Video On Demand

VOD Review – “The Lost City of Cecil B. DeMille

The Lost City of Cecil B. Demille (2017; Dir.: Peter Brosnan)

GRADE: B-

By Daniel Barnes

*Premieres Tuesday, October 3, on VOD services.

An amateurish but compelling documentary passion project from Brosnan, a low-level screenwriter who spent several decades obsessing over a piece of Hollywood history buried in the California sands.  When Cecil B. DeMille filmed his 1923 silent version of The Ten Commandments, he was forced to shoot in  Guadalupe, a small coastal town situated 25 miles south of San Luis Obispo, rather than in Egypt.  DeMille compensated by constructing one of the most lavish and stunning sets of the silent era in the Guadalupe dunes – an enormous Egyptian palace complete with a couple dozen sphinxes and gigantic statues of the pharaoh.  A legend persisted that DeMille ordered the set buried after production wrapped, and the story sparked Brosnan’s imagination, beginning a long odyssey to examine and excavate the site.  Brosnan intercuts his own journey through local bureaucracy and unreliable corporate sponsorship with a somewhat dubious biography of DeMille, but despite some chintzy production values, it’s still an absorbing story of Hollywood archaeology.

IN THEATERS (SF) – “The Last Face”

The Last Face (2017; Dir.: Sean Penn)

GRADE: D

By Daniel Barnes

*Opens Friday, July 28, at the Presidio in San Francisco, and on VOD services.

Every bit the self-righteous howler we all hoped and feared after its hostile reception at Cannes 2016, The Last Face makes the humiliating narcissism of Angelina Jolie’s By the Sea look timid by comparison.  It would take a proper Dare Daniel review to catalog every embarrassment, so I’ll just single out a few of my favorites:

1) Dental hygiene as foreplay. Yes, there is a scene in this film where Charlize Theron and Javier Bardem’s painfully dedicated relief aid doctors initiate sex by flirtatiously brushing their teeth. I just thank God cinema wasn’t alive to see this.

2) Very…very…long……PAUSES! Penn’s overuse of absurd dramatic pauses and companion shock cuts extends from the nonsensical opening crawl to the overwrought conclusion. It’s the sort of thing you might expect from a film school freshman, not from an accomplished director. Not…from…an accomplished…DIRECTOR!

3) Red Hot Chili Peppers sex scene. Let me be perfectly clear about one thing: there is a sex scene set to a Red Hot Chili Peppers song in this film. Have I mentioned yet that this “sweeping love story” unfurls against a backdrop of bloody African genocide, and that the conclusion involves a child choosing to shoot himself in the head rather than murder his father?  But yeah, Peppers sex scene!  Sweet!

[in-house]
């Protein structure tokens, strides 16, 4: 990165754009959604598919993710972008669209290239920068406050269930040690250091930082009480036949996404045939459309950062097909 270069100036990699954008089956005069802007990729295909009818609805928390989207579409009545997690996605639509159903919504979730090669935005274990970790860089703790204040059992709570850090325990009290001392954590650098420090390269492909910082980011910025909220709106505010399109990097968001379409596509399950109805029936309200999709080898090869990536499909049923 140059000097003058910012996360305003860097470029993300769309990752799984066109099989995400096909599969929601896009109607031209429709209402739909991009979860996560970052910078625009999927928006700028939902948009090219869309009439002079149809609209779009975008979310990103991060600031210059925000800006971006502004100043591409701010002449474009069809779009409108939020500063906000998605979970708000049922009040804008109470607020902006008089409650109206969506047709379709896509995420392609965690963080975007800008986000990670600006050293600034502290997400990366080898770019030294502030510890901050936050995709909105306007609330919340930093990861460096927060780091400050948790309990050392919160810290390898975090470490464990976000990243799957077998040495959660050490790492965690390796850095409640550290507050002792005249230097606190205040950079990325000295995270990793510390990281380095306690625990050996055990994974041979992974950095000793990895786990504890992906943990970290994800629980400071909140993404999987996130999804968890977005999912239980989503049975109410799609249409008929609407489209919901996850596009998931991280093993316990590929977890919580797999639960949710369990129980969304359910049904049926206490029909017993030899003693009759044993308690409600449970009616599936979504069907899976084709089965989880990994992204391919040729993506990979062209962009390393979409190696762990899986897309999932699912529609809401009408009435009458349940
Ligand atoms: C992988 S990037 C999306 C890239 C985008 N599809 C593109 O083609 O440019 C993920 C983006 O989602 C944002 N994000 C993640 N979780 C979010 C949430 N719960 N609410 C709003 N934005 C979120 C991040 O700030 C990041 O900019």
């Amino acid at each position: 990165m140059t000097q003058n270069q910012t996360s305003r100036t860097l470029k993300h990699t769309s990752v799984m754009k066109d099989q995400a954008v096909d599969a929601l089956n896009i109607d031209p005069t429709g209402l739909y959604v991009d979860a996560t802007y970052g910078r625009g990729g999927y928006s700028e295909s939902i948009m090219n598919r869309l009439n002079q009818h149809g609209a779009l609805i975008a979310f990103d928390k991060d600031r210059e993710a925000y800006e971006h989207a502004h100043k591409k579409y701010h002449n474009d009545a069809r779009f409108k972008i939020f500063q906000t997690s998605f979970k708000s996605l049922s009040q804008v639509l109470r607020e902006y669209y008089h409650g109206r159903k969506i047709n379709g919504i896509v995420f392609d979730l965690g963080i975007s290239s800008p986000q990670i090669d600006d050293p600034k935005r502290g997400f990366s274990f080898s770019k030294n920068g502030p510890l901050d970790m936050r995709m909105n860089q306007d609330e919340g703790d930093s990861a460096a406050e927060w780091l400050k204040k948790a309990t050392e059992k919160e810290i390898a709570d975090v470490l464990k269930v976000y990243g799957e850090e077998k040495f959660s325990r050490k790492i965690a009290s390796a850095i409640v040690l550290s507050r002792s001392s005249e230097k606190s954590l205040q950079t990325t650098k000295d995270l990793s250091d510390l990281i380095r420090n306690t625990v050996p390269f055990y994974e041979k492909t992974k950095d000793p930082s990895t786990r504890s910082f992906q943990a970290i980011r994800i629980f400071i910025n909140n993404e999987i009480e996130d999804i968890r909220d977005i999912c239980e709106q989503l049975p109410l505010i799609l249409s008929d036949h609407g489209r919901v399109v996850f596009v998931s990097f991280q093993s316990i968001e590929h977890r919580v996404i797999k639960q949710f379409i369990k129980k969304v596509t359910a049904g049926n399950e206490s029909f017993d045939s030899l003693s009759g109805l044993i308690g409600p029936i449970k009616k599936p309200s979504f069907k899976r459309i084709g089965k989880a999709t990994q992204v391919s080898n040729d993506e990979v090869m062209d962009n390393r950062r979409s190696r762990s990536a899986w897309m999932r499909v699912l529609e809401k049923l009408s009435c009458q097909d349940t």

Theron and Penn are both deeply committed to these causes in real life, but the film’s bumbling mix of drippy romance, fetishized violence and self-serving sermonizing in a context-deficient void only makes a mockery of that commitment.  One character delivers a rambling monologue about how magical it is to dance with a girl with a slashed vagina, and he comes as close as anyone to articulating the film’s pedantic yet psychotic worldview.  After a while, you get the feeling that black bodies are just indistinguishable, awareness-raising props to Penn, and so he wallows in Mel Gibson-like viscera.  The Last Face doesn’t do much for the displaced people it depicts, but it’s a feast for Bad Movie aficionados.

The Year in Barnesyard – 2017 Mid-Year Review

TOP 10 FILMS OF 2017

1) Your Name.

MY TAKE: “It’s the rare work of art that can base an extraordinarily powerful moment of emotional catharsis on a recurring joke about compulsive boob-squeezing, but that’s the miracle of this movie.”

2) A Ghost Story

3) Get Out

MY TAKE: “Writer-director Jordan Peele’s Get Out is a smart and stylish sociological horror movie more akin to recent revisionist genre entries like The Babadook and It Follows, albeit with a healthy helping of What We Do in the Shadows-level belly laughs.”

4) Kedi

MY TAKE: “Part God-mode Cats of Instagram story stream, part sly travelogue of modern-day Istanbul, Kedi follows about a dozen different street cats and the lives that they have touched. ”

5) John Wick: Chapter 2

MY TAKE: “Good acting is good acting, however you get there, and Reeves is flat-out great in John Wick: Chapter 2.  Every line of dialogue gets strangled in his throat, every life-loathing emotion scars his face, every gesture suggests a ghost who doesn’t realize he’s dead yet.”

6) The Little Hours

7) Logan

8) A Quiet Passion

MY TAKE: “Get pumped to loiter over the sumptuous anti-sumptuousness of Terence Davies’ meticulous yet ethereal Emily Dickinson biopic.”

9) Harmonium

MY TAKE: “A borderline unbearable bummer at times, but also quietly captivating, with smart and evocative framing and a trio of excellent performances.”

10) Free Fire

MY TAKE: “The hard-boiled, insult-comic dialogue might sometimes lean a little closer to Guy Ritchie than Quentin Tarantino, but the energy and momentum are undeniable—the film has a way of relentlessly slicing forward every time you expect it to stagnate.”

BOTTOM 5 FILMS OF 2017

1) Baywatch

MY TAKE: “Almost every shot is framed to appease corporate sponsors. The only exception is a seemingly endless sequence toward the beginning of the film that involves a plucky slob who gets his genitals stuck in a beach chair — according to recent Pentagon leaks, that scene was created to torture prisoners of war.”

2) Bitter Harvest